Friday, 30 August 2013

Vattenfall: Do They Really Care?

Over this entire proposal process, Vattenfall has continuously promised to keep Blackdog informed, but being informed, although very nice, is not always as promising -- or as helpful -- as it sounds.

Despite their promise, we thought it would be important for the world to know that Vattenfall is not as open as they appear to be.


According to the EOWDC Spokesman, "Should the development proceed, we will of course implement all proper control measures in terms of health and safety, environmental protection and waste disposal.

The Spokesman also noted that "It is not unusual to find traces of asbestos in brownfield cites such as this...."

In other words, Vattenfall knew that there would likely be asbestos on the landfill site (we have been saying this for months!), and they have repeatedly stated that they will be taking the proper precautions.

Apparently, implementing "all proper" precautions did not include protecting the workers conducting the EIA with asbestos equipment -- like masks. 

The following photos were sent to us from local residents during the time the EIA was being conducted. Do the workers look like they are ready for asbestos exposure to you?

The recent Environmental Impact Assessment (EIA) Vattenfall completed revealed that, indeed, the Strabathie landfill site is contaminated with asbestos.

What does all of this mean?

Vattenfall does not care. They do not care about their workers (if they did, the above people would be wearing protective equipment!) They do not care about Blackdog. In fact, they do not even care about the environment!

Just a few days ago, Vattenfall proposed building 50 turbines in a woodland. Somehow, replacing trees with turbines is counter-intuitive 

In 2009, Vattenfall won the Climate Greenwash Award:

"Swedish energy company Vattenfall is a master of spin when it comes to climate change, portraying itself as a climate champion while lobbying to continue business as usual, using coal, nuclear power, and pseudo-solutions such as agrofuels and carbon capture and storage (CCS)."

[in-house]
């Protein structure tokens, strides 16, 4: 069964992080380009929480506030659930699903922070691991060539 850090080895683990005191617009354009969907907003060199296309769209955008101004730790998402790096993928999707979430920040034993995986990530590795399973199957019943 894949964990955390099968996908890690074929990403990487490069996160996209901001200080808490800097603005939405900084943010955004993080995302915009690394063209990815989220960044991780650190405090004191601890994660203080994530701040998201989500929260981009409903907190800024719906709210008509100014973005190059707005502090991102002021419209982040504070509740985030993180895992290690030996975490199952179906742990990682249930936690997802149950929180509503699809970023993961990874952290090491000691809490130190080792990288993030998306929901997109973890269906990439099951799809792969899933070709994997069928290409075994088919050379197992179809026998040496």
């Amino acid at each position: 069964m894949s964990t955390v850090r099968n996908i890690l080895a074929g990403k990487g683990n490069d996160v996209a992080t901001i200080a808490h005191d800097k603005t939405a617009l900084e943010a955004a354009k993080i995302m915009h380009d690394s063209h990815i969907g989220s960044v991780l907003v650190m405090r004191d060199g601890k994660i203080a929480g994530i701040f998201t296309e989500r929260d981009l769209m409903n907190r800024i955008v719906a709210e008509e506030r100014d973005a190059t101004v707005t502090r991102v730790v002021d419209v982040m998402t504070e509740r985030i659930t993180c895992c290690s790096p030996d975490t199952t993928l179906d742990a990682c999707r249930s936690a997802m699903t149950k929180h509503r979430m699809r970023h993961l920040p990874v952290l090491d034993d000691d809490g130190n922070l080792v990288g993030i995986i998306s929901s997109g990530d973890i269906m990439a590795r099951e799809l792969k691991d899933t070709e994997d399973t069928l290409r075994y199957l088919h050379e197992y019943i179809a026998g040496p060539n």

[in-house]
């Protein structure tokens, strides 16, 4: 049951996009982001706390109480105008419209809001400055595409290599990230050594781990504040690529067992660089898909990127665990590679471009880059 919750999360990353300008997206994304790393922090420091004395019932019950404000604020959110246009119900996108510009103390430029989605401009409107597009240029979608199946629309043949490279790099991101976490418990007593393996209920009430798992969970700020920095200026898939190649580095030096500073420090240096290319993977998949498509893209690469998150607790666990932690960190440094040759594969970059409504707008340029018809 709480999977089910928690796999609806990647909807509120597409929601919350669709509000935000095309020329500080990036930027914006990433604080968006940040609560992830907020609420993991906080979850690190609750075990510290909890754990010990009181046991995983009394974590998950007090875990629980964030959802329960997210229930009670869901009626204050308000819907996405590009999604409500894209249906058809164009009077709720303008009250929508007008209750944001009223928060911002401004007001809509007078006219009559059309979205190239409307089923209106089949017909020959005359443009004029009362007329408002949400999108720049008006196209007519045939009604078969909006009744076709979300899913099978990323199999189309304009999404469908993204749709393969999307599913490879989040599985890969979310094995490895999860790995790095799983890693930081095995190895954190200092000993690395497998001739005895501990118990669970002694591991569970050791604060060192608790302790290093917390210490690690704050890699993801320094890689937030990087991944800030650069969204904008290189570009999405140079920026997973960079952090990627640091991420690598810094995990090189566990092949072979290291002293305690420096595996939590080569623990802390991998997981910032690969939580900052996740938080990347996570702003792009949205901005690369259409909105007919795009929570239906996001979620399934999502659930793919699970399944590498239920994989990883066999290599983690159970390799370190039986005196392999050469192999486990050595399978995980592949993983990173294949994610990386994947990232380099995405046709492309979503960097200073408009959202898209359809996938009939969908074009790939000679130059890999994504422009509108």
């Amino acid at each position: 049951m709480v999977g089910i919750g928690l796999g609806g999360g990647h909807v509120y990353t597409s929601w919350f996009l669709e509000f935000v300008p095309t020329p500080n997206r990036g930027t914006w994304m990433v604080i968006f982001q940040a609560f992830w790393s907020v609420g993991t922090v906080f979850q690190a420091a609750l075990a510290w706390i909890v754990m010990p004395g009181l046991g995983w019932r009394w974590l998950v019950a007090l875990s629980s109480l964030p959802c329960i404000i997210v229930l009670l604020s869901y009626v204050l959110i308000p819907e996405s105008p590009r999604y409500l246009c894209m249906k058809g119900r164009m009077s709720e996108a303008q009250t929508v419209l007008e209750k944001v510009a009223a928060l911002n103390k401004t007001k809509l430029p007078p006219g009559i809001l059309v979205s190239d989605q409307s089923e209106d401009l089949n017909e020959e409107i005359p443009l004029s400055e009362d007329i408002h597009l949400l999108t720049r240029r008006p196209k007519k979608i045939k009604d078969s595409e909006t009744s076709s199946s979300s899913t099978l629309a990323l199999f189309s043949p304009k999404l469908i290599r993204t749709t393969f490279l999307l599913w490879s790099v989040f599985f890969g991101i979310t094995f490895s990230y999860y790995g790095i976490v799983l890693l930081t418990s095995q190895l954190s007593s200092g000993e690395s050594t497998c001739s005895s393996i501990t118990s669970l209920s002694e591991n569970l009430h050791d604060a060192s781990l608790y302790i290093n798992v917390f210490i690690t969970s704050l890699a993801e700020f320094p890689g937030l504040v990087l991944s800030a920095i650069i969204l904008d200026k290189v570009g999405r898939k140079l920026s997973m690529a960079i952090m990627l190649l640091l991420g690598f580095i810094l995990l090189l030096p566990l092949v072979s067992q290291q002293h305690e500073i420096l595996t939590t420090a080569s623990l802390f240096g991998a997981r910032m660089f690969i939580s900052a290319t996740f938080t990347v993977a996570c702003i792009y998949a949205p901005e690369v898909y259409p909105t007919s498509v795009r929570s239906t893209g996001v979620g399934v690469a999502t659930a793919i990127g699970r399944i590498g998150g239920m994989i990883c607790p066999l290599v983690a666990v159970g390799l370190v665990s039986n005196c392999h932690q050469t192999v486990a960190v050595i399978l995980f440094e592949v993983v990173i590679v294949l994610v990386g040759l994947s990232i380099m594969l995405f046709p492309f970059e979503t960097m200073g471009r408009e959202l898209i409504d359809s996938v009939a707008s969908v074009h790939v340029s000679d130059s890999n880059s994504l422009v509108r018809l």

Help us keep Vattenfall out of the North Sea and our vilage by signing our petition: 

Wednesday, 28 August 2013

Blackdog Resident Concerns Proven Correct!

News release
Low levels of contamination found in ground near Aberdeenshire village

Partners behind economically strategic offshore wind development promise to improve environment near Blackdog if substation proposal approved

Site investigations carried out near Blackdog, Aberdeenshire, as part of the European Offshore Wind Deployment Centre (EOWDC) development have shown, as predicted by the project partners, low level traces of asbestos in the ground.

The findings of a detailed report have been submitted to Aberdeenshire Council following a request to bring forward necessary site investigations by the Formartine Area Committee. If the proposal for an electricity substation at Blackdog is given the go ahead by the Committee later this year, the project partners will improve ground conditions in the area by carefully removing the asbestos.

Iain Todd, project spokesman for the EOWDC, said: “It is not unusual to find traces of asbestos in brownfield sites such as this, where there are areas of former industrial workings including a former landfill, and the site investigation findings are generally as expected. Should the development proceed, we will of course implement all proper control measures in terms of health and safety, environmental protection and waste disposal.